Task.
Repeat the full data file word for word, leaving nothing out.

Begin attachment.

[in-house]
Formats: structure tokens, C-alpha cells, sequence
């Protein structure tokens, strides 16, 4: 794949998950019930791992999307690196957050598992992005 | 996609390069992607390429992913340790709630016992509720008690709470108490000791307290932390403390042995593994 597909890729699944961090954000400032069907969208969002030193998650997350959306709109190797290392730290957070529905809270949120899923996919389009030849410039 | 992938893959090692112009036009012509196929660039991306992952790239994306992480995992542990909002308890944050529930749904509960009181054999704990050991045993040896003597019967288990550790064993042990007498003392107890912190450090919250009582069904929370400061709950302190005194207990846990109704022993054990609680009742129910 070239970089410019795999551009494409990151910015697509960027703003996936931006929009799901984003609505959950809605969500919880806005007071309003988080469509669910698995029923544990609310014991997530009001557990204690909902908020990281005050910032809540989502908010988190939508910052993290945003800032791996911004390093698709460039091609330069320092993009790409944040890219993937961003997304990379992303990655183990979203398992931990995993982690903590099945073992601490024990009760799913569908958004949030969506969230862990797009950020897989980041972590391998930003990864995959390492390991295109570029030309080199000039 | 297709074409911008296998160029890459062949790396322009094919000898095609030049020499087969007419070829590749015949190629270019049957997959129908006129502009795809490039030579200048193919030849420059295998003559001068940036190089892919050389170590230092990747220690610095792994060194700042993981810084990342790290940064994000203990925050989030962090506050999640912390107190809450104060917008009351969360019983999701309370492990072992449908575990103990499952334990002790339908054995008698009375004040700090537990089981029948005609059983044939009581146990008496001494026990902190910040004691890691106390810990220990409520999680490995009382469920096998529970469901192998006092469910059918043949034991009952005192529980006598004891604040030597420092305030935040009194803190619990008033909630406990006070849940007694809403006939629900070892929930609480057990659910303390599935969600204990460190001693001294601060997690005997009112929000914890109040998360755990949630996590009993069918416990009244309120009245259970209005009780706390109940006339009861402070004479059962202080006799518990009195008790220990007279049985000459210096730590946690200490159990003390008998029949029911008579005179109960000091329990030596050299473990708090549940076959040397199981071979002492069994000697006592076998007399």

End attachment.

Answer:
[in-house]
Formats: structure tokens, C-alpha cells, sequence
């Protein structure tokens, strides 16, 4: 794949998950019930791992999307690196957050598992992005 | 996609390069992607390429992913340790709630016992509720008690709470108490000791307290932390403390042995593994 597909890729699944961090954000400032069907969208969002030193998650997350959306709109190797290392730290957070529905809270949120899923996919389009030849410039 | 992938893959090692112009036009012509196929660039991306992952790239994306992480995992542990909002308890944050529930749904509960009181054999704990050991045993040896003597019967288990550790064993042990007498003392107890912190450090919250009582069904929370400061709950302190005194207990846990109704022993054990609680009742129910 070239970089410019795999551009494409990151910015697509960027703003996936931006929009799901984003609505959950809605969500919880806005007071309003988080469509669910698995029923544990609310014991997530009001557990204690909902908020990281005050910032809540989502908010988190939508910052993290945003800032791996911004390093698709460039091609330069320092993009790409944040890219993937961003997304990379992303990655183990979203398992931990995993982690903590099945073992601490024990009760799913569908958004949030969506969230862990797009950020897989980041972590391998930003990864995959390492390991295109570029030309080199000039 | 297709074409911008296998160029890459062949790396322009094919000898095609030049020499087969007419070829590749015949190629270019049957997959129908006129502009795809490039030579200048193919030849420059295998003559001068940036190089892919050389170590230092990747220690610095792994060194700042993981810084990342790290940064994000203990925050989030962090506050999640912390107190809450104060917008009351969360019983999701309370492990072992449908575990103990499952334990002790339908054995008698009375004040700090537990089981029948005609059983044939009581146990008496001494026990902190910040004691890691106390810990220990409520999680490995009382469920096998529970469901192998006092469910059918043949034991009952005192529980006598004891604040030597420092305030935040009194803190619990008033909630406990006070849940007694809403006939629900070892929930609480057990659910303390599935969600204990460190001693001294601060997690005997009112929000914890109040998360755990949630996590009993069918416990009244309120009245259970209005009780706390109940006339009861402070004479059962202080006799518990009195008790220990007279049985000459210096730590946690200490159990003390008998029949029911008579005179109960000091329990030596050299473990708090549940076959040397199981071979002492069994000697006592076998007399």